This week, a federal district court ruled that a lawsuit brought by D.C. and Maryland under the Foreign and Domestic Emoluments Clauses, against President Trump, could proceed. See D.C. v. Trump, 2018 WL 3559027 (D. Md. 2018). The decision is notable because it offers the first extended judicial interpretation of “emolument,” as that term appears in the Constitution.
The parties had set forth two competing interpretations of emolument. As understood by the court, the DOJ argued that an emolument referred “only to the payment for services rendered by a federal official in his official capacity,” while the plaintiffs argued that the term encompassed anything of value. See id. at *19. The district court accepted the plaintiffs’ definition, “with slight refinements.” See id. at *2.
In reaching its conclusion, the court decided that it should apply a “blend of textualism and purposivism.” See id. at *5. Regarding the textualism approach, the court concluded that the better definition of emolument reached “anything of value.” However, because that textual definition would lead to absurd results, the court invoked purposivist principles to limit it. The court believed that “the Framers were fundamentally concerned with transactions that could potentially influence the President’s decisions in his dealings with specific foreign or domestic governments, not with de minimis situations.” See id. at *19. Thus, for example, benefits that were “fully vested and indefeasible before the federal official became a federal official” would not qualify as emoluments, with “the rationale being that the benefit would lack any potential to influence the federal office-holder in his decision-making.” See id. at *23.
Although the court nominally styles its analysis as a blend of textualism and purposivism, the opinion, at bottom, applies a solely purpose-based analysis. Whether the court started with the DOJ’s offered textual definition or the plaintiff’s offered textual definition, the court’s final interpretation rested on the clause’s perceived purposes — arrangements with foreign governments which potentially influence a federal official’s decision-making count as emoluments.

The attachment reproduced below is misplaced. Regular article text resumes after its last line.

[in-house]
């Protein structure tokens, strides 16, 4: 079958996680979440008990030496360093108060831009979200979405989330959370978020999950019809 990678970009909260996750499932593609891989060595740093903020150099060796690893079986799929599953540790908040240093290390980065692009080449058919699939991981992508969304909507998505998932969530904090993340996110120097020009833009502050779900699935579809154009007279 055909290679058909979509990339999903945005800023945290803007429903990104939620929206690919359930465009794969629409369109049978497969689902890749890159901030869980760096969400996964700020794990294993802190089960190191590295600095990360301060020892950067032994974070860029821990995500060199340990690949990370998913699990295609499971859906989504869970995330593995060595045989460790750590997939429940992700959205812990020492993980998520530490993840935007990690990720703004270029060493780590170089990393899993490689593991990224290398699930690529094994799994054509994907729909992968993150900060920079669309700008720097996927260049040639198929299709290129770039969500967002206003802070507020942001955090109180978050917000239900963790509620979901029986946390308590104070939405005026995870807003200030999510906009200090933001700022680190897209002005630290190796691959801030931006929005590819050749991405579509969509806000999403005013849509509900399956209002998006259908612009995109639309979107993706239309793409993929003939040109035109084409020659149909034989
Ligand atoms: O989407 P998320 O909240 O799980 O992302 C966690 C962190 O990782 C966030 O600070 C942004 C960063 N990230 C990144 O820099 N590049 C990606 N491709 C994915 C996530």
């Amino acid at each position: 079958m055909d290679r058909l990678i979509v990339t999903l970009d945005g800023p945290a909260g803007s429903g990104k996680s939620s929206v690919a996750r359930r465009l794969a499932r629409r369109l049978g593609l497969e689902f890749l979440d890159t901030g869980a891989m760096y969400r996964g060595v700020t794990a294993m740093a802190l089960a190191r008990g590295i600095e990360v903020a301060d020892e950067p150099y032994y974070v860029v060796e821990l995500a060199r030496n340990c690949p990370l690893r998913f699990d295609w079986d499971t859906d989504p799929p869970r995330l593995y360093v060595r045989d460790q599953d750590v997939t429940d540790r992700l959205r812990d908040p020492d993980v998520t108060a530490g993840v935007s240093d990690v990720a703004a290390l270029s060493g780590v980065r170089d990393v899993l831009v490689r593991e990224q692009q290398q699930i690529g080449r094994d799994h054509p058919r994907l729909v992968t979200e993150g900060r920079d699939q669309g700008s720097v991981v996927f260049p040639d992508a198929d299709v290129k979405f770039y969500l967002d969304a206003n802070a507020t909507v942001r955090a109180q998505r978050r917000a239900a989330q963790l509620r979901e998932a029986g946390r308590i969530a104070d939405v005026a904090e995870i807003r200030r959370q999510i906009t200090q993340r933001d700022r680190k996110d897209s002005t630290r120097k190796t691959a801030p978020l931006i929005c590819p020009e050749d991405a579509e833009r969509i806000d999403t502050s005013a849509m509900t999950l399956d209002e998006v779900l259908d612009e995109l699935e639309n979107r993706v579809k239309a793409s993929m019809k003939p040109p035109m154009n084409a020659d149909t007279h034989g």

Also, in no way could the court’s interpretation plausibly reflect a textual approach. One can find various dictionaries supporting the DOJ’s definition, and one can find various dictionaries supporting the plaintiffs’ definition, but no dictionary has ever defined an emolument as “anything of value but with some de minimis exceptions where potential of corruption does not exist.” Purposivism controlled the analysis.
Whether courts in other pending cases will rule similarly to the court here depends on their interpretive approaches. As I have explained elsewhere, virtually every legal authority offering a textual definition of “emolument” provides that the term reaches only compensation for services personally performed. See Grewal, The Foreign Emoluments Clause and the Chief Executive, 102 Minn. L. Rev. 639 (2017). Thus, any text-based court should adopt the DOJ’s definition, with some changes (more on that here). However, a purpose-based court might apply a definition similar to the one in D.C. v. Trump, and could draw from authorities generally emphasizing the purposes of the clauses.
Given the variation in the interpretive approaches among the judges populating the district and appellate courts, it is impossible to predict which approach any one of those courts would adopt. However, I have little doubt that the Supreme Court would adopt a text-based approach to the Foreign and Domestic Emoluments clause, especially after the next Justice is confirmed. Though that may provide comfort to persons who remain skeptical of the emoluments lawsuits, many things can happen before any case finally reaches 1 First Street.
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